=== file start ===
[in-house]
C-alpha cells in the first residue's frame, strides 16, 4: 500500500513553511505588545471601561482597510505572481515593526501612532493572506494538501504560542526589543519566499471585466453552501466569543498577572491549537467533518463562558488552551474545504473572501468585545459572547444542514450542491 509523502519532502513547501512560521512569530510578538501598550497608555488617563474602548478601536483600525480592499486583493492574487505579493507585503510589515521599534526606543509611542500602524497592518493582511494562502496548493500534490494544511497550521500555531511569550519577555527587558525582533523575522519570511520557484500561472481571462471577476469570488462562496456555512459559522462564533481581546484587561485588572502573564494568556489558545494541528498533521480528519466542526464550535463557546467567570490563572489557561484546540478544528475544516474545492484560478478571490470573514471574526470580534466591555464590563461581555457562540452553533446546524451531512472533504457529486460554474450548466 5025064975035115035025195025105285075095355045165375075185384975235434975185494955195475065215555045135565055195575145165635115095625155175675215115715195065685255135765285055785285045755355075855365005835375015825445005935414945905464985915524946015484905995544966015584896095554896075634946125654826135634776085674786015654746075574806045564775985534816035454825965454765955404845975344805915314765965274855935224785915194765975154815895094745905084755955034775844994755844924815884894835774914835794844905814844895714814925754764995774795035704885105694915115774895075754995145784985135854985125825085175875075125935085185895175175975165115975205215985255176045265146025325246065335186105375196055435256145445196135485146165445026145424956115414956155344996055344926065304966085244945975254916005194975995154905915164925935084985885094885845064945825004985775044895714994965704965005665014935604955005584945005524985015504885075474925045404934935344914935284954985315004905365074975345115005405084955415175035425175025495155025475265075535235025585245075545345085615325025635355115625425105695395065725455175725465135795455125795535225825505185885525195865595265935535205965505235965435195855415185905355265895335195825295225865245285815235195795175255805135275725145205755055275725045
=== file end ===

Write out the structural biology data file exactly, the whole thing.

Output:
[in-house]
C-alpha cells in the first residue's frame, strides 16, 4: 500500500513553511505588545471601561482597510505572481515593526501612532493572506494538501504560542526589543519566499471585466453552501466569543498577572491549537467533518463562558488552551474545504473572501468585545459572547444542514450542491 509523502519532502513547501512560521512569530510578538501598550497608555488617563474602548478601536483600525480592499486583493492574487505579493507585503510589515521599534526606543509611542500602524497592518493582511494562502496548493500534490494544511497550521500555531511569550519577555527587558525582533523575522519570511520557484500561472481571462471577476469570488462562496456555512459559522462564533481581546484587561485588572502573564494568556489558545494541528498533521480528519466542526464550535463557546467567570490563572489557561484546540478544528475544516474545492484560478478571490470573514471574526470580534466591555464590563461581555457562540452553533446546524451531512472533504457529486460554474450548466 5025064975035115035025195025105285075095355045165375075185384975235434975185494955195475065215555045135565055195575145165635115095625155175675215115715195065685255135765285055785285045755355075855365005835375015825445005935414945905464985915524946015484905995544966015584896095554896075634946125654826135634776085674786015654746075574806045564775985534816035454825965454765955404845975344805915314765965274855935224785915194765975154815895094745905084755955034775844994755844924815884894835774914835794844905814844895714814925754764995774795035704885105694915115774895075754995145784985135854985125825085175875075125935085185895175175975165115975205215985255176045265146025325246065335186105375196055435256145445196135485146165445026145424956115414956155344996055344926065304966085244945975254916005194975995154905915164925935084985885094885845064945825004985775044895714994965704965005665014935604955005584945005524985015504885075474925045404934935344914935284954985315004905365074975345115005405084955415175035425175025495155025475265075535235025585245075545345085615325025635355115625425105695395065725455175725465135795455125795535225825505185885525195865595265935535205965505235965435195855415185905355265895335195825295225865245285815235195795175255805135275725145205755055275725045